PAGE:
LISDOONVARNA, Ireland — Once a tranquil backwater a few miles off the rugged Atlantic coast, Lisdoonvarna landed on the map thanks to its mineral springs, which drew visitors seeking the curative powers of these sulfur- and iron-rich waters. Lisdoon — as it’s known locally — sprouted up from the karst limestone landscape in County Clare to become one of Ireland’s earliest tourism hot spots.
But water wasn’t the only reason people flocked to this spa town. At the end of the harvest in September, farmers descended on the thriving village in search of an alternative tonic: a cure for their lonely hearts. They arrived single and, if all went well, left with a woman who’d be their wife.
The meet-a-mate tradition — or at least the general gist of it — continues more than 150 years later with the Lisdoonvarna Matchmaking Festival, Sept. 1 through Oct. 8. Billed as Europe’s largest singles event, the annual shindig draws tens of thousands to this tiny town (pop: 739) for music, drinking, dancing and the hopes of getting pierced by cupid’s arrow.
The star of the show: Willie Daly, Ireland’s most famous matchmaker.
“Matchmaking is all magic, that’s what I believe,” said Daly, who’s in his 70s. “A lot of my pairings are by instinct, once I know what a person wants. It may be physical attraction or a roof over their heads.”
During the festival, Daly commandeers a nook at the Imperial Hotel’s Matchmaker Bar, where he waits for patrons to seek out his services.
“I’m there most of the time, but sometimes I’m wandering about the town,” said Daly, who comes from a long line of matchmakers. “People just have to ask at the pub, and they’ll know where to find me.”
His method of remuneration is similarly laid back.
“When it comes to paying, I often ask them how did they travel here?” Daly said. “If it was by Mercedes, then I’ll charge that person a bit more than someone who arrives on a bike.”
His daughter Elsha, who’s developing a website to bring the matchmaking process into the 21st century, is more pragmatic.
“There’s a lot of work going into the matchmaking process,” she said, “so a charge of around $100 would be the norm.”
Daly brings the family heirloom to the festival: a shabby, dog-eared book that contains the personal details of couples matched over the past century. The tome has magical qualities, according to Daly. He says anyone who touches the cover of his lucky book will be partnered within six months.
While Daly is credited with playing a role in roughly 3,000 marriages, his “magic” doesn’t always work.
“A man in his 60s came to me from Chicago looking for four qualities in a wife,” Daly recalled. “He wanted red hair, blue eyes, nonsmoker and nondrinker. I matched him with a lovely young woman who was interested in him, but as it turned out she liked to take a drink, so nothing came of it. It’s hard to find people who don’t take a drink these days.”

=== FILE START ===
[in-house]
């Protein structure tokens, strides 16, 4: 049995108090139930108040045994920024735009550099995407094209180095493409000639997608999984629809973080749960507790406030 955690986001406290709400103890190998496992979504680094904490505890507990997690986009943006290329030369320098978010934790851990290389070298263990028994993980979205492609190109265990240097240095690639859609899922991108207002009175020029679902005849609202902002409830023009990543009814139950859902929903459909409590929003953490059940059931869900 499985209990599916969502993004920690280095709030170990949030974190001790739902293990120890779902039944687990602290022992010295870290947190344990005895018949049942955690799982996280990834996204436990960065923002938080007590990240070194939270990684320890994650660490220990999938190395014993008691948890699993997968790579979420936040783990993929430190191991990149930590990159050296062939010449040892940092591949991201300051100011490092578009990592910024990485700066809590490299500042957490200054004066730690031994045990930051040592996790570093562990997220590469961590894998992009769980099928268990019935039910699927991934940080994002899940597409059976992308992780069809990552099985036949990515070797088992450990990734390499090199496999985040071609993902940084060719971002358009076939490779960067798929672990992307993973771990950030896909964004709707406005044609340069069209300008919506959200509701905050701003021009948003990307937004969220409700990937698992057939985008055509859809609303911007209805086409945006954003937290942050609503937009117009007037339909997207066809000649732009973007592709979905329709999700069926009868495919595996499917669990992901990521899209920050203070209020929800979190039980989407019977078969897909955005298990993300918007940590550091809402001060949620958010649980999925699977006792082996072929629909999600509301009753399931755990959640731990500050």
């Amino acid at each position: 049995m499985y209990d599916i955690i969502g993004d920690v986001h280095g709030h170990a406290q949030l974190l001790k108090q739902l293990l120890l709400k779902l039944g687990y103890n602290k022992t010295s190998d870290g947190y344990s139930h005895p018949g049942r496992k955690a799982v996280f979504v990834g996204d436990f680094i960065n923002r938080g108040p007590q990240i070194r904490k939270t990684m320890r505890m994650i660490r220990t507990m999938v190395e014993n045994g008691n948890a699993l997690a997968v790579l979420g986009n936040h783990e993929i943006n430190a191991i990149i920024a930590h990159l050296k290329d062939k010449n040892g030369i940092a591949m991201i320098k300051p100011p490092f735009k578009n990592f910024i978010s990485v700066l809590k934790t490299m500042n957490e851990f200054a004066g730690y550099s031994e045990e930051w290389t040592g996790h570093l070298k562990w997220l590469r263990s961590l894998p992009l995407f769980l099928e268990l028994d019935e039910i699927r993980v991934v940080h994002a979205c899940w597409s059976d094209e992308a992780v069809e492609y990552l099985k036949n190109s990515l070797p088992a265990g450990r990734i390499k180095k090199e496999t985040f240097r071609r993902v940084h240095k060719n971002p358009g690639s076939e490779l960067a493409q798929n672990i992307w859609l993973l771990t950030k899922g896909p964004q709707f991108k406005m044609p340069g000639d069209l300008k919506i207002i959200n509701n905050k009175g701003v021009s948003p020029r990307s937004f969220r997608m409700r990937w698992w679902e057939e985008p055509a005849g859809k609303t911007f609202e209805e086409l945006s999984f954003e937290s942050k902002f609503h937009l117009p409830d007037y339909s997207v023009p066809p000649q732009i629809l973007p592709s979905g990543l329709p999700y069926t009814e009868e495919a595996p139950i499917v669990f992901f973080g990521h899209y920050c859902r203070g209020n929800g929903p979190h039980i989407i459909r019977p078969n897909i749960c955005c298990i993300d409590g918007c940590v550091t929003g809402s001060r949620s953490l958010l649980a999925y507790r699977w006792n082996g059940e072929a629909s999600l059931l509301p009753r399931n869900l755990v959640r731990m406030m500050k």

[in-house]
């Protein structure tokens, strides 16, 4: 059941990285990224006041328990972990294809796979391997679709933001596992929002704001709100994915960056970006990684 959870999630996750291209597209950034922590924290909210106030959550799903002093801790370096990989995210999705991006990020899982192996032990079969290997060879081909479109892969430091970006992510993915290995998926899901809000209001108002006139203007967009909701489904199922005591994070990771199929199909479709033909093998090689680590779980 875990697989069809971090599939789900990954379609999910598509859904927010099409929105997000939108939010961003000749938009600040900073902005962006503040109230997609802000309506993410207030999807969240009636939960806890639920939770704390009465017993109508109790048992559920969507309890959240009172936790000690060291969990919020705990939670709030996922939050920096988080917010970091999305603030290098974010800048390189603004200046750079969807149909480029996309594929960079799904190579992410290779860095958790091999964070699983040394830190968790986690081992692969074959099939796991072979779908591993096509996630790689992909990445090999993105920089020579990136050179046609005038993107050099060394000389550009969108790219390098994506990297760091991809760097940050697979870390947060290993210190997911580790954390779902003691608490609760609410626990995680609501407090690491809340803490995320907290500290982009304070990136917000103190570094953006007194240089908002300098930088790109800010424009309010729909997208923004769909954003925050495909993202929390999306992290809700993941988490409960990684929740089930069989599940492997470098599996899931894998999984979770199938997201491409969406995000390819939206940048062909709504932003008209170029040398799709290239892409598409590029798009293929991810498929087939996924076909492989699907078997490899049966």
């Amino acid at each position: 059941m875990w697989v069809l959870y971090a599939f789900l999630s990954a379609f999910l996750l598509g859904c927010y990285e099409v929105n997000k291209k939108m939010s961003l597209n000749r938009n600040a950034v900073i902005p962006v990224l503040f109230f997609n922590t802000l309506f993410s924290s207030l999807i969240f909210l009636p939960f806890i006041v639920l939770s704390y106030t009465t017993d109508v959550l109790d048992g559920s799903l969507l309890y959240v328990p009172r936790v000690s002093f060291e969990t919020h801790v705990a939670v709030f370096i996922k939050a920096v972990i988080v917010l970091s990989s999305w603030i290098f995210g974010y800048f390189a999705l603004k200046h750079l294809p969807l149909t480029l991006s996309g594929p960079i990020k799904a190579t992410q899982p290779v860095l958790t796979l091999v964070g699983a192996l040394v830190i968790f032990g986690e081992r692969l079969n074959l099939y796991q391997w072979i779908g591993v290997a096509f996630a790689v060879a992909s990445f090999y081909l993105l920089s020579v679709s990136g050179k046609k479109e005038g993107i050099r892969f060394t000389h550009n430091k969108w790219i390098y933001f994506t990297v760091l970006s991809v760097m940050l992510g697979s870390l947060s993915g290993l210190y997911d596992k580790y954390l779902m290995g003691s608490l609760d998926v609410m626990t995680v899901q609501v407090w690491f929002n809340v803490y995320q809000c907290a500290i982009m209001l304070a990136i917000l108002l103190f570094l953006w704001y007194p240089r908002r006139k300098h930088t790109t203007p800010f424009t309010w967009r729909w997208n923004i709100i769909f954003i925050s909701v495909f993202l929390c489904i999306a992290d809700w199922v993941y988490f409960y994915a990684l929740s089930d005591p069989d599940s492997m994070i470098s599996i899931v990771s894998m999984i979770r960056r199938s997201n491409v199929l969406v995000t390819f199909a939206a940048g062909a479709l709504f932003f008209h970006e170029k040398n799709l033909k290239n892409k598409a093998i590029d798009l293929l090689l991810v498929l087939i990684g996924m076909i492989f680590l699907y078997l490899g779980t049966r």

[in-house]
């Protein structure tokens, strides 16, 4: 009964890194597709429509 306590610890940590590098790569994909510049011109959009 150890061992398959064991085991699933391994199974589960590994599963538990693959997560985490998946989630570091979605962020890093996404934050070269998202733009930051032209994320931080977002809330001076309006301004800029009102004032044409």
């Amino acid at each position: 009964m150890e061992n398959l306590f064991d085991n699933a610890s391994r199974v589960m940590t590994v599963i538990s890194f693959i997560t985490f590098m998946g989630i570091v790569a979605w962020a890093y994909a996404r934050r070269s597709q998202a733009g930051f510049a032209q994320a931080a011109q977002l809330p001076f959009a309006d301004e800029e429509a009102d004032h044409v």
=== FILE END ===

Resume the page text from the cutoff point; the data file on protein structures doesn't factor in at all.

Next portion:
Festival organizers estimate as many as 60,000 people will come to this corner of southwest Ireland for the singles soiree, whose scope broadened a few years ago with the addition of The Outing (Oct. 6-8), a lesbian, gay, bisexual and transgender-focused offshoot of the fest.
Some will travel from as far away as California and Krakow, Poland, to be a part of the action. One woman in particular is pulling out all the stops. Marleze Kruger, a 46-year-old widow from Johannesburg, South Africa, reportedly sold her home and is headed to the festival with the hopes of finding a tall Irishman with whom she can settle down in the home of her ancestors.
While the fest features dances and concerts held in various venues around town, the alcohol-free tea dances that take place from 12 to 2 p.m. every day in September are an especially big draw, according to festival spokeswoman Julie Carr. These get-togethers are held in the Victorian Spa Wells complex, home to the pump that once dispersed the town’s therapeutic water from underground streams. It’s also the site of the town’s earliest matchmaking festival.
“During the week, there’s a much older crowd who comes to the festival,” Carr said. “At the weekends, the crowd gets younger, with more modern music.”
Tourist-friendly Lisdoonvarna’s vernacular streetscape is crammed with hotels and guesthouses. Predictably, occupancy goes through the roof during the five-week festival, exacerbated by visitors who are coming to town just for the music and people-watching. Extra beds may be found in the neighboring towns of Kilfenora, Ennistymon, Lahinch, Liscannor, Fanore and Miltown Malbay.
Lisdoonvarna’s market square features bronze statues of a fiddler and bodhran player performing for dancers about to take their first tentative step in a waltz. It’s a fitting nod to the town’s melodious matchmaking heritage.
Daly reckoned the festival has kept the essence of its traditional origins over the years.
“It has retained the lovely oldness to it, which you’ll see on the afternoon and morning weekday dancing,” he said. “You see these fellas coming to the early dances combing their hair and checking themselves for the last time in the glass of the car to see how they’re looking, and then it’s off to meet a girl.
“There’s great opportunities,” he added. “I’m there, but they can do their own thing as well.”
(Vic O’Sullivan is a freelance writer.)